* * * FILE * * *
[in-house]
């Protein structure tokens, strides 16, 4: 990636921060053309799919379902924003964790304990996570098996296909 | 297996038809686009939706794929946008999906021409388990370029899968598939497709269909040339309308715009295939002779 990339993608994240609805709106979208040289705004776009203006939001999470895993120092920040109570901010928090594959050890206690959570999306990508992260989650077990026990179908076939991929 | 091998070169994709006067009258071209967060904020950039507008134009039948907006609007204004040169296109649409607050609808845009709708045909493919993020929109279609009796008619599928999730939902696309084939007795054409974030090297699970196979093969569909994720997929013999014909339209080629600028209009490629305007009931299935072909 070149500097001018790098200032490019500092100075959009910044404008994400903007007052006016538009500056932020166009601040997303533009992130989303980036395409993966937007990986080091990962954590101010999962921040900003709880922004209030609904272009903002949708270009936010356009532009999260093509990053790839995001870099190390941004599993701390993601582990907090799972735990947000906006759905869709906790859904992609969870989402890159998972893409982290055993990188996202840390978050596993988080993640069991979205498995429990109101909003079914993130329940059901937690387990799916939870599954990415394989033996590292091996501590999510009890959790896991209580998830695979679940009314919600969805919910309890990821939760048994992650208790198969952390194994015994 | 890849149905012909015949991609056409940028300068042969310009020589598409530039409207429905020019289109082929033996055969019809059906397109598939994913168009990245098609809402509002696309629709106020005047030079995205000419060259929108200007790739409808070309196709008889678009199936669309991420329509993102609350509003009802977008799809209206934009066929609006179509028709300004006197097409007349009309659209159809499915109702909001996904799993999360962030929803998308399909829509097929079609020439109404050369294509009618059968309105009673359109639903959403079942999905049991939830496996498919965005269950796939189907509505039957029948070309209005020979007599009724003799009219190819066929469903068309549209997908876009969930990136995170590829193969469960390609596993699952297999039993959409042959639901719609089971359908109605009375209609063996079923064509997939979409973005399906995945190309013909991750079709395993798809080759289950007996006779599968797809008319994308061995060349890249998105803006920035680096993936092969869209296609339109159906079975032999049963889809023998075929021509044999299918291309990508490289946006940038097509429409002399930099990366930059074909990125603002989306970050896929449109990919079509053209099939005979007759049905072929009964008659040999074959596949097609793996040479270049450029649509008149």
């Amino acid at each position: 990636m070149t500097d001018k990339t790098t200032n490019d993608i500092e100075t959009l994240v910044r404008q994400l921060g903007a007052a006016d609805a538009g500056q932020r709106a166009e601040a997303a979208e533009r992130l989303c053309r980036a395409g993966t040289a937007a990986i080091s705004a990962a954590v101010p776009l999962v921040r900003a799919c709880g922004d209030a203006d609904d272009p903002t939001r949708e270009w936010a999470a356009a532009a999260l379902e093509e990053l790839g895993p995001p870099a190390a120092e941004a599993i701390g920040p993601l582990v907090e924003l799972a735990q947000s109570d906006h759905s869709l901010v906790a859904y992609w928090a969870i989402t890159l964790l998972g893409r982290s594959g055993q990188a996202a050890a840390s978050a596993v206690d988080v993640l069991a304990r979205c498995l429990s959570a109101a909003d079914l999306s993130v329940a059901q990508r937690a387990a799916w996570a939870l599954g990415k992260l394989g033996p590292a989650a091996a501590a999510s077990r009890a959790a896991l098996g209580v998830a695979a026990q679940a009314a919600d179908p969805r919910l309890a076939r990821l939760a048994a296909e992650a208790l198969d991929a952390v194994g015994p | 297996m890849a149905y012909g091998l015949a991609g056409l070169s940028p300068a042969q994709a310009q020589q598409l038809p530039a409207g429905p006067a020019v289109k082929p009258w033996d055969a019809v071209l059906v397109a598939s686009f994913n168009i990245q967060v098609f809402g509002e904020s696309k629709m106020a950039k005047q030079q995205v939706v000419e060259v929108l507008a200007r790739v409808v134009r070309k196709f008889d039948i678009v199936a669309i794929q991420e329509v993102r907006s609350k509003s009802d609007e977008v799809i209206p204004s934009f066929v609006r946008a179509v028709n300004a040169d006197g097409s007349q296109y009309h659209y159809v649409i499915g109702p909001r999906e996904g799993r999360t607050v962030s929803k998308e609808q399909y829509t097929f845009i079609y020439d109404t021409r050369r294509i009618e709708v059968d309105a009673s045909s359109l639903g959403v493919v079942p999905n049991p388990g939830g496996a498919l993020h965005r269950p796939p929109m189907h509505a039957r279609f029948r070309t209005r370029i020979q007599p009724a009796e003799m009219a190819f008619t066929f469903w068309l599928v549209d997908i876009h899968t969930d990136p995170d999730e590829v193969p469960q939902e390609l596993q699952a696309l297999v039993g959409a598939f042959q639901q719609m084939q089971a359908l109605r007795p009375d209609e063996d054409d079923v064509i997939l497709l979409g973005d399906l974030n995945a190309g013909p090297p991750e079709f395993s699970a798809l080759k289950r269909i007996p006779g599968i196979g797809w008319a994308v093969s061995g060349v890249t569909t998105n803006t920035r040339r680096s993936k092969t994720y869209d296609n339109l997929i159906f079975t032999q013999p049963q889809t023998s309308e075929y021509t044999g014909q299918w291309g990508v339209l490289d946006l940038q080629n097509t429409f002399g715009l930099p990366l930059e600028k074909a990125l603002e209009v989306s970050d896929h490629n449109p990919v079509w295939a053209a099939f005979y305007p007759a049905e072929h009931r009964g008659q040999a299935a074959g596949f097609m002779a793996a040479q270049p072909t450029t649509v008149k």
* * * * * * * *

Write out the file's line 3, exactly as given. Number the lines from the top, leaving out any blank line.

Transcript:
């Amino acid at each position: 990636m070149t500097d001018k990339t790098t200032n490019d993608i500092e100075t959009l994240v910044r404008q994400l921060g903007a007052a006016d609805a538009g500056q932020r709106a166009e601040a997303a979208e533009r992130l989303c053309r980036a395409g993966t040289a937007a990986i080091s705004a990962a954590v101010p776009l999962v921040r900003a799919c709880g922004d209030a203006d609904d272009p903002t939001r949708e270009w936010a999470a356009a532009a999260l379902e093509e990053l790839g895993p995001p870099a190390a120092e941004a599993i701390g920040p993601l582990v907090e924003l799972a735990q947000s109570d906006h759905s869709l901010v906790a859904y992609w928090a969870i989402t890159l964790l998972g893409r982290s594959g055993q990188a996202a050890a840390s978050a596993v206690d988080v993640l069991a304990r979205c498995l429990s959570a109101a909003d079914l999306s993130v329940a059901q990508r937690a387990a799916w996570a939870l599954g990415k992260l394989g033996p590292a989650a091996a501590a999510s077990r009890a959790a896991l098996g209580v998830a695979a026990q679940a009314a919600d179908p969805r919910l309890a076939r990821l939760a048994a296909e992650a208790l198969d991929a952390v194994g015994p | 297996m890849a149905y012909g091998l015949a991609g056409l070169s940028p300068a042969q994709a310009q020589q598409l038809p530039a409207g429905p006067a020019v289109k082929p009258w033996d055969a019809v071209l059906v397109a598939s686009f994913n168009i990245q967060v098609f809402g509002e904020s696309k629709m106020a950039k005047q030079q995205v939706v000419e060259v929108l507008a200007r790739v409808v134009r070309k196709f008889d039948i678009v199936a669309i794929q991420e329509v993102r907006s609350k509003s009802d609007e977008v799809i209206p204004s934009f066929v609006r946008a179509v028709n300004a040169d006197g097409s007349q296109y009309h659209y159809v649409i499915g109702p909001r999906e996904g799993r999360t607050v962030s929803k998308e609808q399909y829509t097929f845009i079609y020439d109404t021409r050369r294509i009618e709708v059968d309105a009673s045909s359109l639903g959403v493919v079942p999905n049991p388990g939830g496996a498919l993020h965005r269950p796939p929109m189907h509505a039957r279609f029948r070309t209005r370029i020979q007599p009724a009796e003799m009219a190819f008619t066929f469903w068309l599928v549209d997908i876009h899968t969930d990136p995170d999730e590829v193969p469960q939902e390609l596993q699952a696309l297999v039993g959409a598939f042959q639901q719609m084939q089971a359908l109605r007795p009375d209609e063996d054409d079923v064509i997939l497709l979409g973005d399906l974030n995945a190309g013909p090297p991750e079709f395993s699970a798809l080759k289950r269909i007996p006779g599968i196979g797809w008319a994308v093969s061995g060349v890249t569909t998105n803006t920035r040339r680096s993936k092969t994720y869209d296609n339109l997929i159906f079975t032999q013999p049963q889809t023998s309308e075929y021509t044999g014909q299918w291309g990508v339209l490289d946006l940038q080629n097509t429409f002399g715009l930099p990366l930059e600028k074909a990125l603002e209009v989306s970050d896929h490629n449109p990919v079509w295939a053209a099939f005979y305007p007759a049905e072929h009931r009964g008659q040999a299935a074959g596949f097609m002779a793996a040479q270049p072909t450029t649509v008149k």